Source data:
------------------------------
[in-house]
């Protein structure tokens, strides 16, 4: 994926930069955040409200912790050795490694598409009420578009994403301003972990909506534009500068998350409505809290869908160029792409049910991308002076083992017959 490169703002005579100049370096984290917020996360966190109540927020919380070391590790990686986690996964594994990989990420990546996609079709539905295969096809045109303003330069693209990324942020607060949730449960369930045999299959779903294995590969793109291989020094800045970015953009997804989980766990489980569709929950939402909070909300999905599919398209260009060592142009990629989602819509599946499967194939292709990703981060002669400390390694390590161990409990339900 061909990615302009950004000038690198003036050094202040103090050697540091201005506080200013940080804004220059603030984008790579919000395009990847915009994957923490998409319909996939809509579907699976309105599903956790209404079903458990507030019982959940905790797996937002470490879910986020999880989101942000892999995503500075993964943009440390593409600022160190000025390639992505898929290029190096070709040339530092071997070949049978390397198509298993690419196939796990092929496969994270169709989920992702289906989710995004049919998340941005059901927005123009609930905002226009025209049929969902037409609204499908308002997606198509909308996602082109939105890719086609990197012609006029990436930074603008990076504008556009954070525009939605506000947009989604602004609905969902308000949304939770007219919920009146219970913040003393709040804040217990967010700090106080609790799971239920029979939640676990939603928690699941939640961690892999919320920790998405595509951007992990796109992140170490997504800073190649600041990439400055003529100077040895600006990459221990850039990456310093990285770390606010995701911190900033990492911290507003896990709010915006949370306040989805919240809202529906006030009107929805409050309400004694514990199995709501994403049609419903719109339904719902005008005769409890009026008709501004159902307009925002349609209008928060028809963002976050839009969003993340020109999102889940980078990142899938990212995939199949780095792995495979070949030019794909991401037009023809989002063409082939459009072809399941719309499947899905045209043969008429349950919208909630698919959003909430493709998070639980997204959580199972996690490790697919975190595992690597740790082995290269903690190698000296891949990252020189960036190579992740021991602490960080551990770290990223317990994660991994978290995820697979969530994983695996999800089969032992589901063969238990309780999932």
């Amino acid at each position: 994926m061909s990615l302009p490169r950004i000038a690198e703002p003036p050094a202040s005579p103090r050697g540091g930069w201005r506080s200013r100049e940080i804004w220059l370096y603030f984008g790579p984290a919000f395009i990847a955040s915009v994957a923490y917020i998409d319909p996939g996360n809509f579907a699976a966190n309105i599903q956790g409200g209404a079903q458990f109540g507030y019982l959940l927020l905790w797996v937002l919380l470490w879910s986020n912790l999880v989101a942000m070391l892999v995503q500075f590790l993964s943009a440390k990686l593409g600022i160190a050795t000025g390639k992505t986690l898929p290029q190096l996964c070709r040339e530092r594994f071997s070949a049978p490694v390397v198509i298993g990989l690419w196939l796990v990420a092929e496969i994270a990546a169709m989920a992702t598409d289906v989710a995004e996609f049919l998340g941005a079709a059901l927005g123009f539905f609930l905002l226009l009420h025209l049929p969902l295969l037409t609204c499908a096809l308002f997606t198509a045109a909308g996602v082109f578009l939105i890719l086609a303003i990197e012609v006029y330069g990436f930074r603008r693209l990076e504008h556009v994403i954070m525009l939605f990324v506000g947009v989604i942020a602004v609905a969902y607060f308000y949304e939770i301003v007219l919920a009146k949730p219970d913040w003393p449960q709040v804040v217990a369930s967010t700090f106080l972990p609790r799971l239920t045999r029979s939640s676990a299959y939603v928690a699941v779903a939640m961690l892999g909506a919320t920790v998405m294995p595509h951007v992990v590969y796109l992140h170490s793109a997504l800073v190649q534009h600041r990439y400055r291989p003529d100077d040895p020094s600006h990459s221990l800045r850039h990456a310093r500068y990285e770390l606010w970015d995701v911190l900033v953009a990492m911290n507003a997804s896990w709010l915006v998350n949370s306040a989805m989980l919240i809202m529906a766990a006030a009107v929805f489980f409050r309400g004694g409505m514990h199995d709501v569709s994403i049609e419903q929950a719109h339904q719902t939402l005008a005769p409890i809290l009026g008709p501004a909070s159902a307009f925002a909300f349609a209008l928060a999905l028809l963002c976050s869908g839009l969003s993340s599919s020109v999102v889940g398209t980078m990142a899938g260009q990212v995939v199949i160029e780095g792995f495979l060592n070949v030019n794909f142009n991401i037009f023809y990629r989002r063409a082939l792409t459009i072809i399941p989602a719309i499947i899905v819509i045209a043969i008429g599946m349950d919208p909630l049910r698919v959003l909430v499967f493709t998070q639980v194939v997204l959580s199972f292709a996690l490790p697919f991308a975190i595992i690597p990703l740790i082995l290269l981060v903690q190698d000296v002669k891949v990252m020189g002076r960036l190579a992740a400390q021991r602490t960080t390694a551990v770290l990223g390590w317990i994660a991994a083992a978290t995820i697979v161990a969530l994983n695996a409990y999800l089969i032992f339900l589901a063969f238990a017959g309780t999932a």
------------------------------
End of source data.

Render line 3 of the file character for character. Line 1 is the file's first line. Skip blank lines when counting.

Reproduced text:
């Amino acid at each position: 994926m061909s990615l302009p490169r950004i000038a690198e703002p003036p050094a202040s005579p103090r050697g540091g930069w201005r506080s200013r100049e940080i804004w220059l370096y603030f984008g790579p984290a919000f395009i990847a955040s915009v994957a923490y917020i998409d319909p996939g996360n809509f579907a699976a966190n309105i599903q956790g409200g209404a079903q458990f109540g507030y019982l959940l927020l905790w797996v937002l919380l470490w879910s986020n912790l999880v989101a942000m070391l892999v995503q500075f590790l993964s943009a440390k990686l593409g600022i160190a050795t000025g390639k992505t986690l898929p290029q190096l996964c070709r040339e530092r594994f071997s070949a049978p490694v390397v198509i298993g990989l690419w196939l796990v990420a092929e496969i994270a990546a169709m989920a992702t598409d289906v989710a995004e996609f049919l998340g941005a079709a059901l927005g123009f539905f609930l905002l226009l009420h025209l049929p969902l295969l037409t609204c499908a096809l308002f997606t198509a045109a909308g996602v082109f578009l939105i890719l086609a303003i990197e012609v006029y330069g990436f930074r603008r693209l990076e504008h556009v994403i954070m525009l939605f990324v506000g947009v989604i942020a602004v609905a969902y607060f308000y949304e939770i301003v007219l919920a009146k949730p219970d913040w003393p449960q709040v804040v217990a369930s967010t700090f106080l972990p609790r799971l239920t045999r029979s939640s676990a299959y939603v928690a699941v779903a939640m961690l892999g909506a919320t920790v998405m294995p595509h951007v992990v590969y796109l992140h170490s793109a997504l800073v190649q534009h600041r990439y400055r291989p003529d100077d040895p020094s600006h990459s221990l800045r850039h990456a310093r500068y990285e770390l606010w970015d995701v911190l900033v953009a990492m911290n507003a997804s896990w709010l915006v998350n949370s306040a989805m989980l919240i809202m529906a766990a006030a009107v929805f489980f409050r309400g004694g409505m514990h199995d709501v569709s994403i049609e419903q929950a719109h339904q719902t939402l005008a005769p409890i809290l009026g008709p501004a909070s159902a307009f925002a909300f349609a209008l928060a999905l028809l963002c976050s869908g839009l969003s993340s599919s020109v999102v889940g398209t980078m990142a899938g260009q990212v995939v199949i160029e780095g792995f495979l060592n070949v030019n794909f142009n991401i037009f023809y990629r989002r063409a082939l792409t459009i072809i399941p989602a719309i499947i899905v819509i045209a043969i008429g599946m349950d919208p909630l049910r698919v959003l909430v499967f493709t998070q639980v194939v997204l959580s199972f292709a996690l490790p697919f991308a975190i595992i690597p990703l740790i082995l290269l981060v903690q190698d000296v002669k891949v990252m020189g002076r960036l190579a992740a400390q021991r602490t960080t390694a551990v770290l990223g390590w317990i994660a991994a083992a978290t995820i697979v161990a969530l994983n695996a409990y999800l089969i032992f339900l589901a063969f238990a017959g309780t999932a």